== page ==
OTTAWA – The federal government extended an olive branch of sorts to Donald Trump’s tough-on-trade White House on Tuesday as it began exploring how best to address industry concerns that U.S. tariffs are turning a trickle of foreign steel imports into a torrent.
Over the next 15 days, Ottawa will seek input from producers, users and the public as it considers imposing “safeguards” on the import of several steel products, said Finance Minister Bill Morneau. The measures, if applied, could include quotas, surtaxes or a combination of both.
If the consultation period identifies a risk of potential damage to the Canadian industry, then Ottawa will impose safeguards in an “expeditious manner,” Morneau told a news conference in Hamilton, Ont.
The main goal is protect Canada’s steel industry, the government insists – but taking a stand against cheap steel imports will have a vital side effect: appeasing the Trump administration.
The White House has complained that Canada has opened a back door to the American market, allowing for an invasion of bargain-basement steel into the U.S. from places like China.
U.S. Commerce Secretary Wilbur Ross said in June that the steel and aluminum tariffs Washington imposed on Canada and other allies were designed to force them to address the overproduction and overcapacity of steel around the world.
The Trump administration has also drawn direct links between steel imports, tariffs and the ongoing efforts to renegotiate the North American Free Trade Agreement.
With the crucial U.S.-Canada trading relationship at a low point, it’s in Ottawa’s interest to show Trump that Canada is taking action on the diversion and dumping of steel.
Foreign Affairs Minister Chrystia Freeland has insisted that Canada introduced stronger safeguards on steel well before the U.S. imposed the tariffs in June. At the same time, however, Ottawa acknowledged more work was necessary and promised to consult with industry on safeguards.
In unveiling his plan Tuesday, Morneau said worries about cheap, foreign steel finding its way into Canada have grown since the application of the U.S. duties on steel imports against numerous countries.
The levies have put producers in other parts of the world on a quest to find new markets, such as Canada, he said.
“We’ve seen increases in imports,” Morneau said, although he did not offer specifics. “That surge in imports leads us to be concerned that we need to consider what measures to take.”
International trade rules enable a country to introduce safeguards to protect its domestic market when it finds itself in an unusual situation, said Morneau, arguing that the expected fallout from the U.S. tariffs qualifies as an “exceptional circumstance.”
The consultations will focus on products that could see safeguard action: steel plates, concrete reinforcing bars, energy tubular products, hot-rolled sheets, pre-painted steels, stainless steel wire and wire rods.
Joe Galimberti, the president of the Canadian Steel Producers Association, welcomed the consultations, noting that industry has been seeing increased import activity from offshore sources.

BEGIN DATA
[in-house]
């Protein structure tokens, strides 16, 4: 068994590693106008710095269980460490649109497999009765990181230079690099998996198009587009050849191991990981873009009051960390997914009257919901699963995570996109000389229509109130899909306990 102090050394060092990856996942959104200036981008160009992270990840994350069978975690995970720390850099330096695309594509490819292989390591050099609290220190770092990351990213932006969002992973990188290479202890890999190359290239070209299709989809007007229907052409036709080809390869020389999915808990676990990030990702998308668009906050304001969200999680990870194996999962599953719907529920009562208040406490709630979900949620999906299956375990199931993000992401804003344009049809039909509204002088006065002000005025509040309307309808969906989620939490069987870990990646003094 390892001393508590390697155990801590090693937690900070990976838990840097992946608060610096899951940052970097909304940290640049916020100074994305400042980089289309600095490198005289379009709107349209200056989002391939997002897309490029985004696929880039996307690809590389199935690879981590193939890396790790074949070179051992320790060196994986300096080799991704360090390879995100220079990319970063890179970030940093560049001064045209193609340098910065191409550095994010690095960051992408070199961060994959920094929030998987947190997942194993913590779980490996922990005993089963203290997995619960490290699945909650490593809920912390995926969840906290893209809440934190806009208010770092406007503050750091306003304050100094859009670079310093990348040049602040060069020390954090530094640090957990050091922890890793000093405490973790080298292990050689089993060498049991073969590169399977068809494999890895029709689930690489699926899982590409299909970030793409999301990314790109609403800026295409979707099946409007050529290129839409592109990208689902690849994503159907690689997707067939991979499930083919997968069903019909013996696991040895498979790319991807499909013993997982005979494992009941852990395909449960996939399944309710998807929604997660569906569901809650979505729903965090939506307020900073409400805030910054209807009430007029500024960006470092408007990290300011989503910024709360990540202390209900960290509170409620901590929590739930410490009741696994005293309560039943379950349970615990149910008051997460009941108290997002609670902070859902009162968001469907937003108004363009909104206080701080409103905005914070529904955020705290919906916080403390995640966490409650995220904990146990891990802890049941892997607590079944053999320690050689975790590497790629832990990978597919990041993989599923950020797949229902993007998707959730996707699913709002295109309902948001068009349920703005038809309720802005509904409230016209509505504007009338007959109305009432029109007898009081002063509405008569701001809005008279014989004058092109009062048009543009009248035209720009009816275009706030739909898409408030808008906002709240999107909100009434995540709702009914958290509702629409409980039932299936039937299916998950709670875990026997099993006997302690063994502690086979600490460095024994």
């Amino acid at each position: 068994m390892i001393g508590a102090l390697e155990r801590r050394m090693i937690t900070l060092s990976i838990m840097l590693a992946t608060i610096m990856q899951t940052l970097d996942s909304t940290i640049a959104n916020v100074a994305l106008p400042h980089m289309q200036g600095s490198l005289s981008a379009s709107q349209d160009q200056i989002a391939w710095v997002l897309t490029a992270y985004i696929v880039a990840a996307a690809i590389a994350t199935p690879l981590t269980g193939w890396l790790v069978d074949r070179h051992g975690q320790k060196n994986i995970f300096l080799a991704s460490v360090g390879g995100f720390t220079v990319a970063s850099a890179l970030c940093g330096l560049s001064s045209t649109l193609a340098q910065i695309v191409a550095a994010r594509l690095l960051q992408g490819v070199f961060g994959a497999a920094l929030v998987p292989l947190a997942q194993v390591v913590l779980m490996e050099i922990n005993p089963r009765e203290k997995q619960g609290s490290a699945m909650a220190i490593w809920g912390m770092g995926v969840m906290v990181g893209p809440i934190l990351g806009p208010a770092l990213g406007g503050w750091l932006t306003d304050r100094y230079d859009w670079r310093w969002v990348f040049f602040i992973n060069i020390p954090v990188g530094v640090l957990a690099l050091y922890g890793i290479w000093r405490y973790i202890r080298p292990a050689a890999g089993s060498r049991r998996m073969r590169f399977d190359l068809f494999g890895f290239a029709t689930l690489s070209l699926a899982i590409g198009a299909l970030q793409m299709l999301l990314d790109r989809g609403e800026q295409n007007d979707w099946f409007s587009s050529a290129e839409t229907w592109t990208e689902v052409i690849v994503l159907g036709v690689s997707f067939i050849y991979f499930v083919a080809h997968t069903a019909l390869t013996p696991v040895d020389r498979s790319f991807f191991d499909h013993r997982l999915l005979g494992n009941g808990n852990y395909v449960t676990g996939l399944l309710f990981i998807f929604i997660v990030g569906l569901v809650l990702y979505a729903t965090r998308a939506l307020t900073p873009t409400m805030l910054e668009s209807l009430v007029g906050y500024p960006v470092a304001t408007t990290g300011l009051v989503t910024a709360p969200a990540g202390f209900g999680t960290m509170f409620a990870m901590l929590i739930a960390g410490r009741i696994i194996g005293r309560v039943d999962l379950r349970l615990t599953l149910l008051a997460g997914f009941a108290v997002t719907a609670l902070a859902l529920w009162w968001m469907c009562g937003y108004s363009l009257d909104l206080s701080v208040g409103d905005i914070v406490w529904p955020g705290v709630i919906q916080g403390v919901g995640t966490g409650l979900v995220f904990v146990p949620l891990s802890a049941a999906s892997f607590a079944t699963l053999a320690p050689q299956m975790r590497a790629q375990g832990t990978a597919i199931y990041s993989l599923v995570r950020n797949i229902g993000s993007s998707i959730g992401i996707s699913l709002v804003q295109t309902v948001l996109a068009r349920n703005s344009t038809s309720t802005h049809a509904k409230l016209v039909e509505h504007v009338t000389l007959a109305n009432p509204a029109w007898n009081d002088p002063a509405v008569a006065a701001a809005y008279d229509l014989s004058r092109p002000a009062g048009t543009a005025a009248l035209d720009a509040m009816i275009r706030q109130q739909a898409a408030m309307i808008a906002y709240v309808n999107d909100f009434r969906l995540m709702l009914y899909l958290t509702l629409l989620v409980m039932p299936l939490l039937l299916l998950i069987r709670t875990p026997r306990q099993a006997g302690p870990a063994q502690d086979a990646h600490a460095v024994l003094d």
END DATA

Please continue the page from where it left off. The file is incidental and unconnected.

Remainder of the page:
“This is a serious, serious challenge for the industry and a flood would truly be devastating to a lot of our producers,” he said.
Some industries in Canada that use steel have already started urging Ottawa not to proceed with safeguards.
The Canadian Coalition for Construction Steel, which represents construction steel suppliers, fabricators, service centres, and importers, warns that safeguards would put more than 60,000 construction jobs in the country at risk.
“The government needs to be really cautious about this,” said Jesse Goldman, a lawyer representing the coalition, which also has support from labour unions.
The retaliatory steel tariffs introduced by Canada against the U.S. in response to the American levies are already providing a lot of protection for the steel industry, Goldman said. Imposing safeguards on the rest of the world would likely cause a supply shortage of steel in Canada, he added.
Lawrence Herman, a Toronto-based trade lawyer with Herman and Associates, said the overcapacity of steel has been a chronic issue for years on the international stage. He called the safeguards “absolutely necessary.”
“The world is awash in excess steel,” Herman said.
“Hopefully, it will show the U.S. administration – the Trump White House – that on steel matters, Canada and the U.S. have common interests.”
Morneau insisted Tuesday that there’s no connection between NAFTA talks and the steel issue.
The federal government has been in a holding pattern on NAFTA as it awaits the conclusion of high-level, one-on-one talks between the deal’s two other partners, the U.S. and Mexico. Those bilateral talks are now in their fourth straight week.
Some observers fear Canada’s absence could force Ottawa’s hand if a deal is reached between the U.S. and Mexico.
In an interview Monday, Trump trade adviser Kevin Hassett told the FOX Business Network that the U.S. and Mexico were very close to a deal on NAFTA. A bilateral agreement between the U.S. and Mexico would be “good news for a deal with Canada,” he added.
“I think the hope is the Mexican deal becomes a model for what Canada accepts with us as well,” said Hassett, the chairman of the White House Council of Economic Advisers.
– with files from Tara Deschamps in Hamilton, Ont.
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